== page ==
Tuesday, January 7, 2014

From Blankets to Quilts

I haven't made a patchwork blanket in quite a while.  I used to do it rather extensively, and pieces of my patchwork are all over the house.  One serves as a curtain in my sewing room (Dove in the Window), another is the front of a sofa pillow, and everyone in the family has had at least one blanket.  I've made:

  •  an Irish Chain, in green and white
  • a Drunkard's Path, in blue plaid and light blue pawprint print
  • a Storm at Sea, in rose, green, and tan
  • a God's Eye, in orange and tan
  • a Bright Hopes, in yellow, orange, blue, red, and tan
  • a Steps to the Altar,  in rose and green
  • a Jacob's Ladder, in green, white, and gray
  •  a whole bunch of others whose pattern names I can't remember,
  •  and numerous random nine patches or single large patch blankets.  
I've been sewing for close to 30 years and I've been making patchwork all that time, so I've had lots of opportunities to try lots of patterns.  Sadly, most of them have worn out and been replaced and I don't have pictures but I remember many of them fondly.  At some point I will hang the ones I have outside so I can take full size pictures of the entire things.

I call them blankets because all but one or two have been tied rather than quilted, and they don't always contain a batting layer.  My mother always made blankets with a heavyweight pieced top (usually denim weight) and some kind of inexpensive backing tied together at intervals with colored yarn.  I grew up in an area where the textile industry was the main employer, and rolls of 3-6 inch wide denim could be bought in outlet type stores for very good prices.  Ready made strips for strip patchwork.  Perfect.

About 10 years ago I grew dissatisfied with this technique, and instead tried backing some of my patchwork with microfiber blankets.  This worked okay, but the store bought blankets usually had to be pieced -- and they could come apart at those seams.  Very frustrating.  The Storm at Sea was one of those, and I have since re-backed it (while securing and leaving the microfiber blanket inside for insulation) and it now resides in a place of honor on Daughter's bed. 

After those relative failures, I tried backing the next patchwork with polar fleece.  And I got real ambitious and stitched in the ditch, creating my first real live quilt.  Sort of.  Since it doesn't have a batting sandwich, is it quilt?  Not sure.  But Bright Hopes is an appropriate name, isn't it?

This is also one of the few patchworks I made using fabrics bought specifically for the project -- usually I just use whatever scraps I have left over, or fabric that I bought for a project that I've abandoned.  Friends, knowing that I sew, also give me fabric.  I don't discourage them :o)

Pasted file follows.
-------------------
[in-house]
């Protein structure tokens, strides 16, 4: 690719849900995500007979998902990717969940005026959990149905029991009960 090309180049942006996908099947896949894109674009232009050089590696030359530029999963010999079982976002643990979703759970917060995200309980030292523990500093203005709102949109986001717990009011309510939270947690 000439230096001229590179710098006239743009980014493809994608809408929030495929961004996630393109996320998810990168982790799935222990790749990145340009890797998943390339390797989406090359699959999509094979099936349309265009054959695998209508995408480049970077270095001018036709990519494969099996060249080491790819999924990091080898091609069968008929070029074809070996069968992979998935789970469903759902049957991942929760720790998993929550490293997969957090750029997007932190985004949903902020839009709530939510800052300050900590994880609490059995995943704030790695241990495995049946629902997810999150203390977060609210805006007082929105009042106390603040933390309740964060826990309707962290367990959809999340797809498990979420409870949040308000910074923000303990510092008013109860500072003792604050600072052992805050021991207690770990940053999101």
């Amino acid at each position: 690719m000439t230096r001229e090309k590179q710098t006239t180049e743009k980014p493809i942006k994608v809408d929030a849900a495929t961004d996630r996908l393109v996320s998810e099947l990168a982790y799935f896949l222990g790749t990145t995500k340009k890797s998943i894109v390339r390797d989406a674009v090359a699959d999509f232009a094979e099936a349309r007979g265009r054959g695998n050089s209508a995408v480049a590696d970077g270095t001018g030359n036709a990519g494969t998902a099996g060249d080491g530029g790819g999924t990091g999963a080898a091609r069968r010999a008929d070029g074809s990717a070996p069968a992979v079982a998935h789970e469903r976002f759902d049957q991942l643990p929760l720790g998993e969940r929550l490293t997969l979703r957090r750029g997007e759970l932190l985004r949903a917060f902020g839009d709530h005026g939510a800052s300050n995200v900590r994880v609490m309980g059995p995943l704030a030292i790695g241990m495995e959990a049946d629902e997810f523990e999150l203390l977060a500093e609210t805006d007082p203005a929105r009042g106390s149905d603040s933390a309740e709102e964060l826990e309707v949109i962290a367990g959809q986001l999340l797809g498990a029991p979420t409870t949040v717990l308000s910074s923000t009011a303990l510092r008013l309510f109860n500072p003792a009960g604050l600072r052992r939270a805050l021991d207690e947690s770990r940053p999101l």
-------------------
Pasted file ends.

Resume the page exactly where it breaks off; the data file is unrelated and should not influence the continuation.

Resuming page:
The quilt was so hard to handle, though, in my small harp sewing machine, that I went back to tying blankets.  I abandoned fleece because it pilled in record time.  I started putting a polyester batting layer in my tied blankets, which was way better than simple backing, but I still wasn't satisfied.  I finally decided there was nothing left to do but to learn how to quilt for real.

My Daughter has done some of the piecing of this quilt top and she's done a very fine job.  The pattern was originally intended to be Cogwheels (specifically chosen for its easiness, HA!) but we ended up muffing the lights and darks of the four-patch squares.  So Daughter gave it a new name: Cobblestones.

But most of the work is mine, and it's the very first super-duper careful quilt I've ever done.  I don't have a large work area, so laying out the layers and basting them all involves crawling around on a hardwood floor on one's hands and knees.  Not exactly the most comfortable of work environments.

I used Warm and Natural unbleached cotton batting and a flannel sheet for the backing.  I laid out all three layers on the floor (over and over and over again until I was finally satisfied) and took long basting stitches to secure all three layers.  Then, naturally not happy with an easy solution, I decided that free motion quilting was the way to go.  I got out my never-before-used darning foot, checked my sewing machine manual on how to perform the never-before-used action of dropping the feed dogs, and watched a few YouTube videos and how to do this never-before-attempted technique.

For those of you who read this blog before, you know I like to draw.  I do pencil sketches, water color pencil sketches, pen and ink, digital art, yadda, yadda, yadda.  Never before (there's that phrase again) have I drawn with a sewing machine.  And it's cool.  Way cool.  I can't wait to get good enough at it to do it with something elaborate.

After a couple of practice squares, I figured, "I can do this."  The quilting stitches on this quilt are pretty much straight lines with little leafy seedling things at pretty regular intervals.  Very simple.  Very basic.  But it's my first attempt, and I'm pretty proud of it.  The picture shows just the one direction of quilting stitches and the basting stitches still in.  By the time I was done with the quilting, there was rows of stitches running horizontally and rows of stitches running in both diagonal directions.  That was alot of free motion quilting.  Did I mention that my arms are still tired?

I still have to trim the edges and put on the binding, but once those are done, I'll get a picture of the whole thing.  But really, what you see in the picture up above is pretty much what you get.  Random green, red, brown, tan, orange.  A very autumn quilt.  If I'd had more skill at free motion quilting, I'd've quilted leaves all over it.  Maybe next time.

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